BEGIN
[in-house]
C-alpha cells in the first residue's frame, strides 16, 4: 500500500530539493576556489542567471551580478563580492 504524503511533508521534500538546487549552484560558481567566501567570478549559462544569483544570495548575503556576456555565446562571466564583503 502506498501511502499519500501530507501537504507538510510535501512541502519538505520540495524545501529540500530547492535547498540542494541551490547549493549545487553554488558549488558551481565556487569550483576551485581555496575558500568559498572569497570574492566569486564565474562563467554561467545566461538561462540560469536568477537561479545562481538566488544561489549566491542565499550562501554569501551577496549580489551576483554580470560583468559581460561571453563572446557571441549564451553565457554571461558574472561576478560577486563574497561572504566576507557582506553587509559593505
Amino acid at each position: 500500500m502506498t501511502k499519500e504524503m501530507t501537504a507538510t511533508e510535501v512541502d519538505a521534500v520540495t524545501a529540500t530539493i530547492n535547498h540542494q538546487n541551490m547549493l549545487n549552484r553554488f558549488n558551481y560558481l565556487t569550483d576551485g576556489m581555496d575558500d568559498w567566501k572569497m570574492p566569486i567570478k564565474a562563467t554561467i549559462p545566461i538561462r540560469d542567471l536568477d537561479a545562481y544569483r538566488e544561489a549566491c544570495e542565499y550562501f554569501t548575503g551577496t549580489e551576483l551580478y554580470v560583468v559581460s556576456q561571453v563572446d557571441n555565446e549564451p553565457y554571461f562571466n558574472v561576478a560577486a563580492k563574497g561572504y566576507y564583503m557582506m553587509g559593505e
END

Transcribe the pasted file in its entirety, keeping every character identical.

[in-house]
C-alpha cells in the first residue's frame, strides 16, 4: 500500500530539493576556489542567471551580478563580492 504524503511533508521534500538546487549552484560558481567566501567570478549559462544569483544570495548575503556576456555565446562571466564583503 502506498501511502499519500501530507501537504507538510510535501512541502519538505520540495524545501529540500530547492535547498540542494541551490547549493549545487553554488558549488558551481565556487569550483576551485581555496575558500568559498572569497570574492566569486564565474562563467554561467545566461538561462540560469536568477537561479545562481538566488544561489549566491542565499550562501554569501551577496549580489551576483554580470560583468559581460561571453563572446557571441549564451553565457554571461558574472561576478560577486563574497561572504566576507557582506553587509559593505
Amino acid at each position: 500500500m502506498t501511502k499519500e504524503m501530507t501537504a507538510t511533508e510535501v512541502d519538505a521534500v520540495t524545501a529540500t530539493i530547492n535547498h540542494q538546487n541551490m547549493l549545487n549552484r553554488f558549488n558551481y560558481l565556487t569550483d576551485g576556489m581555496d575558500d568559498w567566501k572569497m570574492p566569486i567570478k564565474a562563467t554561467i549559462p545566461i538561462r540560469d542567471l536568477d537561479a545562481y544569483r538566488e544561489a549566491c544570495e542565499y550562501f554569501t548575503g551577496t549580489e551576483l551580478y554580470v560583468v559581460s556576456q561571453v563572446d557571441n555565446e549564451p553565457y554571461f562571466n558574472v561576478a560577486a563580492k563574497g561572504y566576507y564583503m557582506m553587509g559593505e